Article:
When visiting the wondrous country of Sri Lanka, you may feel slightly overwhelmed by the sheer amount of awesome activities and amazing landscapes it has to offer. From stunning beaches, to amazing cultural landmarks, to the intense wildlife of the jungles, to temples and more, it may be hard for you to figure out how to spend your time here! Luckily for you, UNESCO has already named a few sites worth seeing.
So you’re about to get hit with a comprehensive guide to the 8 UNESCO Heritage sites in Sri Lanka! There are a couple different ways you can take the route around the island, and equipped with this knowledge, you’ll be sure to get an idea of where you’d like to go and what you want to see.
Let’s get into it!
First up on the list is the city of Anurahdapura, located approximately 205 km north of Colombo. It became a UNESCO Heritage site in 1982, and for good reason- this picturesque city which is situated on the riverbank shows incredible versatility you won’t want to miss!
The city was the first capital of Sri Lanka, established back in the 4th century BC. Having such a long history, this city is one of the oldest continually inhabited cities in the world. Because of this, you’ll be able to see the diversity in the combination of ancient ruins of Old Town and the modern infrastructure of the much smaller New Town.
Many visit this city in large part to visit the Ancient City. The Ancient City is home to many historical sites such as the oldest tree in the world under which the Buddha himself achieved enlightenment, the Sri Mahabodhi Tree, the 1600+ pillars of the Brazen Palace of Loha Prasada, and Thuparama Dagaba, the first Buddhist building in the area. Entrance to the city is 25$ USD, though tickets are rarely checked. Get a ticket if you can, but you’ll also be able to hire tuk tuk drivers to take you around for the day at a lesser price!
Trains from Colombo take around 4-5 hours, with busses taking more than 5. Starting off your trip in Anurahdapura will not only gain you access to this awesome city of ruins, but it’s also a great place to push off from to visit these next destinations.
If you’re coming up from the south, you can end off here and make your rounds back to Colombo as well.
The ancient city of Sigiriya, established as a UNESCO site in 1982, is home to the wondrous Sigiriya Rock. For both trekking enthusiasts and history buffs alike, the hike up this rock takes you to the incredible palace/fortress at the top.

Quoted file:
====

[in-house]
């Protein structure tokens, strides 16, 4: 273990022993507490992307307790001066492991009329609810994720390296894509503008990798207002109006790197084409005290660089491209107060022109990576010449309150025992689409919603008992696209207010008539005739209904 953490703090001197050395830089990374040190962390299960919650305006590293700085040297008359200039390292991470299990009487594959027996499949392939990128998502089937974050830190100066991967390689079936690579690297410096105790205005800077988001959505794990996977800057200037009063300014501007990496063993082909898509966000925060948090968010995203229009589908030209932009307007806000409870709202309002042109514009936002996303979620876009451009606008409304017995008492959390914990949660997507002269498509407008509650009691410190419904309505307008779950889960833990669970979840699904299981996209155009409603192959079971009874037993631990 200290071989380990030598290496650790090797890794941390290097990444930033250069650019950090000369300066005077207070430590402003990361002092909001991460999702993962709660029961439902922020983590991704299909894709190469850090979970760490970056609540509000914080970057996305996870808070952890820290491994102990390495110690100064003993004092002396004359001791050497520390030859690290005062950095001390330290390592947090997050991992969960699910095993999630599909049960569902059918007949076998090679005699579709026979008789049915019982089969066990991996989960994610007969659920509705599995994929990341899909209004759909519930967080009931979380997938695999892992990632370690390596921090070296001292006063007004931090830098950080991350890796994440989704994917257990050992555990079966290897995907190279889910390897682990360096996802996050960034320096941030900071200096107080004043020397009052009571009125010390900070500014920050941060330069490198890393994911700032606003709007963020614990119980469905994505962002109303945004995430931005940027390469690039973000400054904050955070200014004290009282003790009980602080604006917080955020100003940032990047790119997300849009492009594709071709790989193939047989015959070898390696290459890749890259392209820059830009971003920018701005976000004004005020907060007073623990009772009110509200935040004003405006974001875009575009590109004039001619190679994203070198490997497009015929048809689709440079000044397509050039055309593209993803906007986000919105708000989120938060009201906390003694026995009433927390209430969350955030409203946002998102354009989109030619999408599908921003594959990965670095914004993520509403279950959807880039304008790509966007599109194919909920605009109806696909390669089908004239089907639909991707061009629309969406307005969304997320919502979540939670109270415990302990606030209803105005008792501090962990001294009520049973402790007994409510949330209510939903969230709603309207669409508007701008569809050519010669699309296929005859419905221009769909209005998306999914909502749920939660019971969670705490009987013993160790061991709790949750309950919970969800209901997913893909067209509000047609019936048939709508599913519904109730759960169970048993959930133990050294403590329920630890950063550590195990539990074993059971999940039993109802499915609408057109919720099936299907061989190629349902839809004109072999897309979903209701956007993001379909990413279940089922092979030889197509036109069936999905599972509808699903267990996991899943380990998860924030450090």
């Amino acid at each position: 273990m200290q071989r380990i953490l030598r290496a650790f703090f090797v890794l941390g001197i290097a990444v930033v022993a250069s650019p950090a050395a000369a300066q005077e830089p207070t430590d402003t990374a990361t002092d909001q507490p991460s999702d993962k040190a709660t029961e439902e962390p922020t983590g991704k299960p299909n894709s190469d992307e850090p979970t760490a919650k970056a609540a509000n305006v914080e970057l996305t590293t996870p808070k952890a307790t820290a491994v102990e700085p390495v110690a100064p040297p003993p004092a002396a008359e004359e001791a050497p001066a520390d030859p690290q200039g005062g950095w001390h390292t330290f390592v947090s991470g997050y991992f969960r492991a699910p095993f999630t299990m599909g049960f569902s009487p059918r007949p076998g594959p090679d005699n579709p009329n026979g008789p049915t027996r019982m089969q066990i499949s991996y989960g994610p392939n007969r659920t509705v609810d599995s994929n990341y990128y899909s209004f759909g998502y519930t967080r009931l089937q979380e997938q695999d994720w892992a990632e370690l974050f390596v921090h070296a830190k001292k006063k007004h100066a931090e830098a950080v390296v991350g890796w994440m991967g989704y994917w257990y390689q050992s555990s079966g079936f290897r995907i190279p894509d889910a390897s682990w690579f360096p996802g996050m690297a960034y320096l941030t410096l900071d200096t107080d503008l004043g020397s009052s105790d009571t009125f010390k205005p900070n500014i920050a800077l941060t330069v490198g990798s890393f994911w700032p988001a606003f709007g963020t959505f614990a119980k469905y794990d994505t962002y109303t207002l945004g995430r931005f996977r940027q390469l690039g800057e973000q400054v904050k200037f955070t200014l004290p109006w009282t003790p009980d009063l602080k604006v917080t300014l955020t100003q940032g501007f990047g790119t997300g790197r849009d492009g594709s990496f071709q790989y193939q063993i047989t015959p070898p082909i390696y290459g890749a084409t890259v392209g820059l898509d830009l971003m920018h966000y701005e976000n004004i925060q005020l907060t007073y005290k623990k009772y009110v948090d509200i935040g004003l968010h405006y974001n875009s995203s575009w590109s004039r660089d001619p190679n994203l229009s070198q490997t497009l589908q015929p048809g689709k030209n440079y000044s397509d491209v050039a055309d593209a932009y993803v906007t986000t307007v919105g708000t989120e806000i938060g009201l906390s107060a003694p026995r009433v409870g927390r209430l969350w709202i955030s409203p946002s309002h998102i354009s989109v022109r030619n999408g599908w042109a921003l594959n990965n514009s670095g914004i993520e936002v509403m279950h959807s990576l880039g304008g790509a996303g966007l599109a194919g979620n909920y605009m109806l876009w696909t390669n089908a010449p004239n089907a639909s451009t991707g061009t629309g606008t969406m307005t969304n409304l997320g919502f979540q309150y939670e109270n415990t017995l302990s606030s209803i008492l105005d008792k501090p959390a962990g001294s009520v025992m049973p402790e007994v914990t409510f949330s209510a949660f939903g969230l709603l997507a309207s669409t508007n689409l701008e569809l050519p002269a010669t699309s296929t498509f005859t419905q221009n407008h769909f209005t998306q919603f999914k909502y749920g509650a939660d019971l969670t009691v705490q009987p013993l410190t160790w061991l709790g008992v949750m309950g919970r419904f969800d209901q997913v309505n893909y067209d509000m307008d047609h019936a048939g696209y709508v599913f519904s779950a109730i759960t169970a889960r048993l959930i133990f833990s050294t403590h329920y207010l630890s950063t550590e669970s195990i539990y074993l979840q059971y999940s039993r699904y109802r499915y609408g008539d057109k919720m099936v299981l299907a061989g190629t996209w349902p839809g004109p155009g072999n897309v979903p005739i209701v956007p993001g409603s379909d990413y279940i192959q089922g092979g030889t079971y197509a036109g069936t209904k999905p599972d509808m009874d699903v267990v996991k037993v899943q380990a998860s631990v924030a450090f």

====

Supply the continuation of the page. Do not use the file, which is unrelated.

If you’d like to be one of the many tourists who climb this rock a year, you’re going to pay a $30 USD fee to be able to scale the 200m climb. It’s a bit steep, but climbing this rock, which is also known as the Lion Rock, is a unique and beautiful experience that is definitely worth the money! If you’re wanting a different experience, climbing the Pidurangala Rock is a cheaper alternative with views to rival that of the more popular Sigiriya Rock.
Should you decide to come here, you’ll be able to slide on over to the next destinations right away! Sigiriya lies a little bit south from Anurahdpura, and is also in very close proximity to Dambulla, about a 30 minute drive.
On to the next!
Dambulla Cave Temple, or the Golden Temple of Dambulla, became a UNESCO site in 1991. You’ll be right in the center of the country, 148 km east of Colombo and 72 km north of Kandy. This temple complex dates back to the first century BC, layering history onto itself in the marvelous art which is still held there today.
Being the biggest and most well preserved cave temple complex in Sri Lanka, it’s a popular historical site that will totally wow you! There are more than 80 documented caves in the surroundings, but you’ll have the most access to the 5 caves which host the major attractions. There are countless statues, paintings, and murals all dedicated to the Buddha and Buddhist stories in these caves. Towering at 160m, the views here are pretty awesome, especially if you can catch the sunset!
You can take a few days in Dambulla to really get your fill of the art here. From Dambulla you can also take day trips out to Sigiriya and/or Polonnaruwa.
Polonnaruwa is another ancient capital of Sri Lanka. Declared a UNESCO site in 1982 due to its rich history and amazing ruins, it’s been around since the 11th century and was the capital up until the 13th.
This city was said to have an excellent irrigation system in its inception. Today it’s still used to water the paddy fields, so you can check that out as you’re seeing the ruins too.